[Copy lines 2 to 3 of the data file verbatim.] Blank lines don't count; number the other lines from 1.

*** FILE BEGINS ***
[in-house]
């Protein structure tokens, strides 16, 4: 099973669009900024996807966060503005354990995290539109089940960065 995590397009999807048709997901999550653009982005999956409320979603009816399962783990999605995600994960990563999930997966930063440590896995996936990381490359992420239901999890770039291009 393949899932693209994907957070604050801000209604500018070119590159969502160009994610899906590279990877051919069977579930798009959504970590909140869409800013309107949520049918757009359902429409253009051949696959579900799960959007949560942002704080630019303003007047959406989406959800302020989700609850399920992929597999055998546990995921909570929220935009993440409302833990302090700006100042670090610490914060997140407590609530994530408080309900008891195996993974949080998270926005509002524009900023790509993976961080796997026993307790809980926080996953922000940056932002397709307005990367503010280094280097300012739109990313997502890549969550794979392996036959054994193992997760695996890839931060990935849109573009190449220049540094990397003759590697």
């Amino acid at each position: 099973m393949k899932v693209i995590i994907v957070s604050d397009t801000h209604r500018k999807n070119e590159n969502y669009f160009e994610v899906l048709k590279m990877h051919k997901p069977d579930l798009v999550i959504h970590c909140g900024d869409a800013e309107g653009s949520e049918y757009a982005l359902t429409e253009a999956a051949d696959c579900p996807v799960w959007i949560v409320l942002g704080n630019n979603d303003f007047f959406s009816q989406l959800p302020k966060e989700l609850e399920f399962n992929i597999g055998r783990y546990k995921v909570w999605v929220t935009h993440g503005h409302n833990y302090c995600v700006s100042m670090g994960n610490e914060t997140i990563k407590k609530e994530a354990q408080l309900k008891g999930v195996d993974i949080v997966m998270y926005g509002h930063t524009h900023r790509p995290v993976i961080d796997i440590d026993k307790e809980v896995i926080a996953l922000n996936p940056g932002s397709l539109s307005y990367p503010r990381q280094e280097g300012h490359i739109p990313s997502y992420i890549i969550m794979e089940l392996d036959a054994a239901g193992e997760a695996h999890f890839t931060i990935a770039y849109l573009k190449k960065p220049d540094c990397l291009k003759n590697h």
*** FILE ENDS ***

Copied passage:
């Protein structure tokens, strides 16, 4: 099973669009900024996807966060503005354990995290539109089940960065 995590397009999807048709997901999550653009982005999956409320979603009816399962783990999605995600994960990563999930997966930063440590896995996936990381490359992420239901999890770039291009 393949899932693209994907957070604050801000209604500018070119590159969502160009994610899906590279990877051919069977579930798009959504970590909140869409800013309107949520049918757009359902429409253009051949696959579900799960959007949560942002704080630019303003007047959406989406959800302020989700609850399920992929597999055998546990995921909570929220935009993440409302833990302090700006100042670090610490914060997140407590609530994530408080309900008891195996993974949080998270926005509002524009900023790509993976961080796997026993307790809980926080996953922000940056932002397709307005990367503010280094280097300012739109990313997502890549969550794979392996036959054994193992997760695996890839931060990935849109573009190449220049540094990397003759590697």
């Amino acid at each position: 099973m393949k899932v693209i995590i994907v957070s604050d397009t801000h209604r500018k999807n070119e590159n969502y669009f160009e994610v899906l048709k590279m990877h051919k997901p069977d579930l798009v999550i959504h970590c909140g900024d869409a800013e309107g653009s949520e049918y757009a982005l359902t429409e253009a999956a051949d696959c579900p996807v799960w959007i949560v409320l942002g704080n630019n979603d303003f007047f959406s009816q989406l959800p302020k966060e989700l609850e399920f399962n992929i597999g055998r783990y546990k995921v909570w999605v929220t935009h993440g503005h409302n833990y302090c995600v700006s100042m670090g994960n610490e914060t997140i990563k407590k609530e994530a354990q408080l309900k008891g999930v195996d993974i949080v997966m998270y926005g509002h930063t524009h900023r790509p995290v993976i961080d796997i440590d026993k307790e809980v896995i926080a996953l922000n996936p940056g932002s397709l539109s307005y990367p503010r990381q280094e280097g300012h490359i739109p990313s997502y992420i890549i969550m794979e089940l392996d036959a054994a239901g193992e997760a695996h999890f890839t931060i990935a770039y849109l573009k190449k960065p220049d540094c990397l291009k003759n590697h």